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Abstract

This chapter, Daily pairs nonfiction and immigration detention, demonstrating that twenty-first-century detainment is more dangerous, more secretive, and more destructive than previous decades owing to links to terrorism that are both spoken and implicit. Daily reads Monica Sone’s Nisei Daughter and Edwidge Danticat’s Brother I’m Dying as narratives that explore detention as central to multiple generations of immigrant experience. The detainment of immigrants on American soil is a component of certain narratives of assimilation, and Sone’s Nisei Daughter is a standout example. When paired with Sone, Danticat’s Brother I’m Dying reveals a shift in those narratives, exposing links to criminality and a move away from affiliation, instead criticizing and rejecting America on the basis of its treatment of immigrants.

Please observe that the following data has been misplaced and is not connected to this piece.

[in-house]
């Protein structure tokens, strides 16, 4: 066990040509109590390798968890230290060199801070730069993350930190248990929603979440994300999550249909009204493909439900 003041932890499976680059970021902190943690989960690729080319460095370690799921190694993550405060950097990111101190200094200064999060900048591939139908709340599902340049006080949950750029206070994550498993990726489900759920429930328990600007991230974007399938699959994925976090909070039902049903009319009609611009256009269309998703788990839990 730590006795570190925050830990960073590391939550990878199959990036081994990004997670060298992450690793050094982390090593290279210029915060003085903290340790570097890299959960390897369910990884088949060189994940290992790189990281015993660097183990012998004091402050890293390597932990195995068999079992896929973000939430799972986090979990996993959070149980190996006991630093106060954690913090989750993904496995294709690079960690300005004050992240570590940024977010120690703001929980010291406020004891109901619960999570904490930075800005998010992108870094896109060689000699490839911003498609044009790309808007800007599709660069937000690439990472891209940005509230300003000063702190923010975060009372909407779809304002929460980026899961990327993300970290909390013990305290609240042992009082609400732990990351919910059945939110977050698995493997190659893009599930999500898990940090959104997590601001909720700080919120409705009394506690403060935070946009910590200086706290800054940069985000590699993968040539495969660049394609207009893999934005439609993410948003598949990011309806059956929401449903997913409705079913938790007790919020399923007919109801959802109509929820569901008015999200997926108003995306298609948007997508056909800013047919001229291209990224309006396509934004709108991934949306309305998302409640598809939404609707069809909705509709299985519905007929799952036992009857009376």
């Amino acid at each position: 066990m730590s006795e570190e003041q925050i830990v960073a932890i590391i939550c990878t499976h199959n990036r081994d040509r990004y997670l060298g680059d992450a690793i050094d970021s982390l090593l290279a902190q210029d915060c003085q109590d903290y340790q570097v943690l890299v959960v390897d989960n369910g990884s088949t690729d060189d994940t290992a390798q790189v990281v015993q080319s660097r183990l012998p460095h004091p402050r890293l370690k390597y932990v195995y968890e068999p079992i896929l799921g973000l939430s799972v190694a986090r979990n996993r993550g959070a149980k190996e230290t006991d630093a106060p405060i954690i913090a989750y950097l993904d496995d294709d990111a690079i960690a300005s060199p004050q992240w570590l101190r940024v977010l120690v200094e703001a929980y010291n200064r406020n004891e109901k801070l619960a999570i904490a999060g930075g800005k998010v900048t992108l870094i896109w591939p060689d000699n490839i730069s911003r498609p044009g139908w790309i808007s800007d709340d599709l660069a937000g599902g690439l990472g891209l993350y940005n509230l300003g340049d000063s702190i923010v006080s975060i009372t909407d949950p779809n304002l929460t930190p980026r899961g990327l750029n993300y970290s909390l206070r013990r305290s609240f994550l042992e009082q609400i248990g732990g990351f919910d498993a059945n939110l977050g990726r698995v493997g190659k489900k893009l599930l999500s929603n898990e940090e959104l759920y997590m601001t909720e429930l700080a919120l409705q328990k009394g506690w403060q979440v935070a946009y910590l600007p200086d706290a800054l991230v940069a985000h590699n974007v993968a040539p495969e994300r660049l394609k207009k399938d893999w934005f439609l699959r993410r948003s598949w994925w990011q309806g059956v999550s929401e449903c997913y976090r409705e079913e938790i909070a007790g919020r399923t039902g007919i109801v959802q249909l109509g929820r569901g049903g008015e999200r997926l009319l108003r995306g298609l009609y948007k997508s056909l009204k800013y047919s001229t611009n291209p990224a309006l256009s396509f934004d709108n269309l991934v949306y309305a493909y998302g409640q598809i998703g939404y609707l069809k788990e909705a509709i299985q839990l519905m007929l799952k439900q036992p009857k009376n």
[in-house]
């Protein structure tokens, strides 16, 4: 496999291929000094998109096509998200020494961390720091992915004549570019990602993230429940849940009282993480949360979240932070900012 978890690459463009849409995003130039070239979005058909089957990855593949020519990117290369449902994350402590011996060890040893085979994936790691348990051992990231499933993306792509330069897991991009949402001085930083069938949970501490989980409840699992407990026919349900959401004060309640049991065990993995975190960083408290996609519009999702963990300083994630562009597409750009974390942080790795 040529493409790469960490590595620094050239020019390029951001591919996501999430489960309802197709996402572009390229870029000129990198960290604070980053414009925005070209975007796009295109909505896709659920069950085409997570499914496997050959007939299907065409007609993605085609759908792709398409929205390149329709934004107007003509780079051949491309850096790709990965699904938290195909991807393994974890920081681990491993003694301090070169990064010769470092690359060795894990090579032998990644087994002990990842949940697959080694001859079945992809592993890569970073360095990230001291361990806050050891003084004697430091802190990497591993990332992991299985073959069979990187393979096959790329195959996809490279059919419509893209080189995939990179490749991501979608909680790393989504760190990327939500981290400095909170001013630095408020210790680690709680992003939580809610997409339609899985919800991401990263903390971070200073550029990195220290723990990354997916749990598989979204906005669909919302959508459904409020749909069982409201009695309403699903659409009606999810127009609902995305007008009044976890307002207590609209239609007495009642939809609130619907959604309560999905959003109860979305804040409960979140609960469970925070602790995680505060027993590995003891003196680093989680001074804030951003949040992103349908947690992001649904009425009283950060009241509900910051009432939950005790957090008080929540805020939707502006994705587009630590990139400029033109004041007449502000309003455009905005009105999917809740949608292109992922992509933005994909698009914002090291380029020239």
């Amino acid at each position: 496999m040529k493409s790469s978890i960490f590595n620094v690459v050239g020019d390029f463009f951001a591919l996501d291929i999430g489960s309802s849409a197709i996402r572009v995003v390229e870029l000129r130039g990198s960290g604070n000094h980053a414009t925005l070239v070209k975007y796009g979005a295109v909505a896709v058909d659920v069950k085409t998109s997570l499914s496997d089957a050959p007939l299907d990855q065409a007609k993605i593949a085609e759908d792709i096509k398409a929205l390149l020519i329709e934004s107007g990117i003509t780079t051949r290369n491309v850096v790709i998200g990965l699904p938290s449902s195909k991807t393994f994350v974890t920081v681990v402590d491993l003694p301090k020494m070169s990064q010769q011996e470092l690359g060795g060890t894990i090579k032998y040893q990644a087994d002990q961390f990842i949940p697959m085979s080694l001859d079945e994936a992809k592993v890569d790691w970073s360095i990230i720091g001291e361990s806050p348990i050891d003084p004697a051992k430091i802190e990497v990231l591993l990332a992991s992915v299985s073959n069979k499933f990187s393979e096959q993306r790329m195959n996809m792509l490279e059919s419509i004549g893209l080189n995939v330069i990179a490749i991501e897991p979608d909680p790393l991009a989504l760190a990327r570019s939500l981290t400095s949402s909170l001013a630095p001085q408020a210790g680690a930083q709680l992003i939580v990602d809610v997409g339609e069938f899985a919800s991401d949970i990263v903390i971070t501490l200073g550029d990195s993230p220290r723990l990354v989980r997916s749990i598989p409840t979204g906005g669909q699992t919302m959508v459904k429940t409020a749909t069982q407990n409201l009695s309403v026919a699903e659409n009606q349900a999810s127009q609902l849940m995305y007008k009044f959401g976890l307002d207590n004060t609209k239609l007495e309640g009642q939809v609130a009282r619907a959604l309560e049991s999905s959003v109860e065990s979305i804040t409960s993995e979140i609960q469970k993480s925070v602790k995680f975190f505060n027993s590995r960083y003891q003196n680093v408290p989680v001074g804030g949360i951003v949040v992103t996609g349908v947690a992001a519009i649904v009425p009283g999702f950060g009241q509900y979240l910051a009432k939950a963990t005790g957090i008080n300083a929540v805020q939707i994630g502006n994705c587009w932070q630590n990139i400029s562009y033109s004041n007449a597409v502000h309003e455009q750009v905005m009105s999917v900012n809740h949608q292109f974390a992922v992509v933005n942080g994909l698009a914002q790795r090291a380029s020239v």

Keywords

Detainee Detainment Internment Nonfiction 

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Copyright information

© The Author(s) 2018

Authors and Affiliations

  1. 1.United States Military AcademyWest PointUSA

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